One month until the rededication of Robert Howlett’s grave. Here is a new view of the restoration.
Report on British Photographic History website HERE
The re-engraving of the inscription on Robert Howlett’s grave has been completed. Stonemason Paul Miles used expert craftsmanship, authentic to 1858, to bring the existing but obscured text back to life.
More details at Justgiving.com here.
Robert Howlett’s 159 year old grave has now been restored. A huge thanks to Saxon Monumental Craft for their incredibly hard work done in a very respectful way. Thanks also to all the donors who made it possible.
More details at Justgiving.com here.
In response to several kind donations offered after the closing date for Justgiving, a new Justgiving page has been started for donations which are still welcomed. All funds will be used for the restoration, rededication and future care of Robert Howlett’s grave. Find it here.
The rededication ceremony for Robert Howlett will be held on Saturday 14th October 2017. All are invited to register interest in attending through the Royal Photographic Society Historical Group at the following link :
The service will be held at 2pm at St Peter and St Paul Church, Wendling, and will be a service of celebration and remembrance. Light refreshments will be available at Longham Village Hall afterwards.
The project to restore Robert Howlett’s grave has raised the necessary funding to proceed with restoration in August. This will involve replacement of the brickwork with a pre cast solid base and re-engraving of the existing text which is currently obscured from view. The text is also contained within the church records.
A rededication will take place in October assembling many involved in the success of this endeavour. Sincere thanks to all who have contributed to making this possible.
This is the final resting place of Robert Howlett, buried on 7th December 1858.
In 2015 I wanted to visit his grave to pay my respects to a pioneering photographer who remains unknown by many, yet produced the defining image of the 19th Century embodied by Isambard Kingdom Brunel.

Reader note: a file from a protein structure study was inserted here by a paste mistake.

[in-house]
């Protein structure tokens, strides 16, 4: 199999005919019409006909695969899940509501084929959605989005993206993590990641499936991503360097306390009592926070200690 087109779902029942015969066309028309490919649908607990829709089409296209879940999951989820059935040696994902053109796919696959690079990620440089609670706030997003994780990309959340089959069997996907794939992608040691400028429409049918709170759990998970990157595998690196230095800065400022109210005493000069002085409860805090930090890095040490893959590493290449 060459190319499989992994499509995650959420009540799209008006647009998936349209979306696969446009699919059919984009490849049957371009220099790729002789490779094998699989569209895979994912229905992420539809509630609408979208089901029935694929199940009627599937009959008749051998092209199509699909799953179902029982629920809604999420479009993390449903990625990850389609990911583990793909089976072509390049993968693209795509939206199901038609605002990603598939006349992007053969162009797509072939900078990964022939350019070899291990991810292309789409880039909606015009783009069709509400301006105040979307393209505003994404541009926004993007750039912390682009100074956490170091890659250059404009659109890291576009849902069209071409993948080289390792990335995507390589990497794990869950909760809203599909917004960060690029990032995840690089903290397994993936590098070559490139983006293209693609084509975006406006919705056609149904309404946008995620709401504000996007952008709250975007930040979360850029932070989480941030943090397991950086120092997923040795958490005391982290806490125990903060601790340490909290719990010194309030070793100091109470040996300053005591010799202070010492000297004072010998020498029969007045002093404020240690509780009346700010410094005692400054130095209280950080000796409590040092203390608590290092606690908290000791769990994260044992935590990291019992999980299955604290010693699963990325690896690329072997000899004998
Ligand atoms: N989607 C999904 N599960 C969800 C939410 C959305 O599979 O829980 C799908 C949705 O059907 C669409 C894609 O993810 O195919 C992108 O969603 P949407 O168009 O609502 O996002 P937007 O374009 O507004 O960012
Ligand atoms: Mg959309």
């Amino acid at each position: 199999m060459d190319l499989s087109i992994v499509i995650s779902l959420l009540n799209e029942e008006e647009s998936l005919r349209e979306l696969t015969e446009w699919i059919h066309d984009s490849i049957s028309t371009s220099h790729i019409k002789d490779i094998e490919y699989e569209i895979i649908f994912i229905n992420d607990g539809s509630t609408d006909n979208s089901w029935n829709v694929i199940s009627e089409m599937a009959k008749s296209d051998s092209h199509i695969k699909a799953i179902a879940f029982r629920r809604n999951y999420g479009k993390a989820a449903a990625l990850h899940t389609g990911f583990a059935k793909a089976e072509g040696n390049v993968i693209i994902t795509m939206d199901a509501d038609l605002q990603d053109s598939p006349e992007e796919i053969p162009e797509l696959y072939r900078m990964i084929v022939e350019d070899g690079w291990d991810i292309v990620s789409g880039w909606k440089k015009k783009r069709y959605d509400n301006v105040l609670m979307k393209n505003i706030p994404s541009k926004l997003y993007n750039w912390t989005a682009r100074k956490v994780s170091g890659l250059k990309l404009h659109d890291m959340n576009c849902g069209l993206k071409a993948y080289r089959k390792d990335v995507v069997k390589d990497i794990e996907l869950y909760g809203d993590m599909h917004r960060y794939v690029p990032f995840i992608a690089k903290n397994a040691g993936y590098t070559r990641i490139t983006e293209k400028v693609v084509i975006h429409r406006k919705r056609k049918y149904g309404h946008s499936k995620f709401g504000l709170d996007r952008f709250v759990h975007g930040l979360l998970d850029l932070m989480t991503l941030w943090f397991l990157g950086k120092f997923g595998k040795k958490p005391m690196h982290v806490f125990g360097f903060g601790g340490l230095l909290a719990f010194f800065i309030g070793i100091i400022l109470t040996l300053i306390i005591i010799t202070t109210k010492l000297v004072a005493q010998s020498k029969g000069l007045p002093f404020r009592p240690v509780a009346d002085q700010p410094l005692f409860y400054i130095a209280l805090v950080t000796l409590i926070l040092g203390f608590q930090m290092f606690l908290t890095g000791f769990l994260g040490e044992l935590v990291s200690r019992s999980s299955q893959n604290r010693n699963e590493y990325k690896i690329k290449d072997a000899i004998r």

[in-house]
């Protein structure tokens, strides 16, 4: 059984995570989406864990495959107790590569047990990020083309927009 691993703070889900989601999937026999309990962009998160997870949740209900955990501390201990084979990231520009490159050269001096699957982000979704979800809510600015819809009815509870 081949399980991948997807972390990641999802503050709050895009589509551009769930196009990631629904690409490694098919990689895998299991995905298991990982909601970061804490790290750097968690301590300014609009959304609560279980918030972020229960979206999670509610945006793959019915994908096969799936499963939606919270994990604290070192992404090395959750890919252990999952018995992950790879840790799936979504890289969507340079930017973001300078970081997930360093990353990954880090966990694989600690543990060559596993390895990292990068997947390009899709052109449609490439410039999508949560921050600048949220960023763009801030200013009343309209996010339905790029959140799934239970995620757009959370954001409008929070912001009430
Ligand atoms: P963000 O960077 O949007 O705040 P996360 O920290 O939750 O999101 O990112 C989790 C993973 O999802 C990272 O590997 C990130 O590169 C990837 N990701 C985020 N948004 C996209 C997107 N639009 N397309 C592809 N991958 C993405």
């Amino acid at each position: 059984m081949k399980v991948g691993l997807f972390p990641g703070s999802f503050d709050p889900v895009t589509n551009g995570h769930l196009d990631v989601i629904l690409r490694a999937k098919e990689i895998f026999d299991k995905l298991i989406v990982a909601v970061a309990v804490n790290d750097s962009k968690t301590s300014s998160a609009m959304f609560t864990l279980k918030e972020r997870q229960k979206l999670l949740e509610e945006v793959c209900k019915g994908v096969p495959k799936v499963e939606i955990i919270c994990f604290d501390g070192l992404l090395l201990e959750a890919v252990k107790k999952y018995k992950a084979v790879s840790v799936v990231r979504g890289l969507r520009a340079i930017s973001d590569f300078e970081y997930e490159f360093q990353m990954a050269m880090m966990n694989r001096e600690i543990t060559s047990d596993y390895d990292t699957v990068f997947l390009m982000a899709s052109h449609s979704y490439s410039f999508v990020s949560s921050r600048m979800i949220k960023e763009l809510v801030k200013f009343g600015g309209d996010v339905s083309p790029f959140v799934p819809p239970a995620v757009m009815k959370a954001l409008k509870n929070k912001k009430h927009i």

Locating his grave was to take unanticipated levels of detective work, unlike many of his Victorian contemporaries whose names are part of photographic legend. So it was that, on a cold October day in 2015 I laid a bunch of fresh roses on an old grave in one of the most remote churchyards in England. It was almost completely unidentifiable with its heavy stone plinth supported by uneven brickwork and was indeed a sorry sight, anonymous and abandoned to the Norfolk wind and rain. Having contacted the helpful vicar I already knew that this was the final resting place of this young photographer who died as he was looking forward to the greatest years of his professional life.
I resolved to restore his grave, bring his photographs back to life and his story to be told. I discovered that his clergyman father had installed an ornate window at this church in 1858 celebrating its renovation, but ended the same year by attending his own son’s funeral at the eastern end of the graveyard. His sorrow was evident in the choice of large coffin shaped memorial displaying an inscription now completely obscured, accompanied by a brass dedication inside the church, “To The Memory of a Beloved Son Robert Howlett”.
Quotations have been obtained for the replacement of the brick base and re-engraving of the text which is almost invisible but documented in the church records. If the funds can be raised, the work is scheduled for August 2017 and hopefully followed by a rededication ceremony, celebrating his 27 year life.
All donors to this project are part of a unique demonstration of care for the preservation of Howlett’s memory, and each has contributed in cherishing the memory of a young man who was denied two thirds of his life. We are all recipients of the legacy left by Howlett and his contemporaries with each subsequent photographic generation building on the solid foundation stone they laid.
Updates will follow at each stage.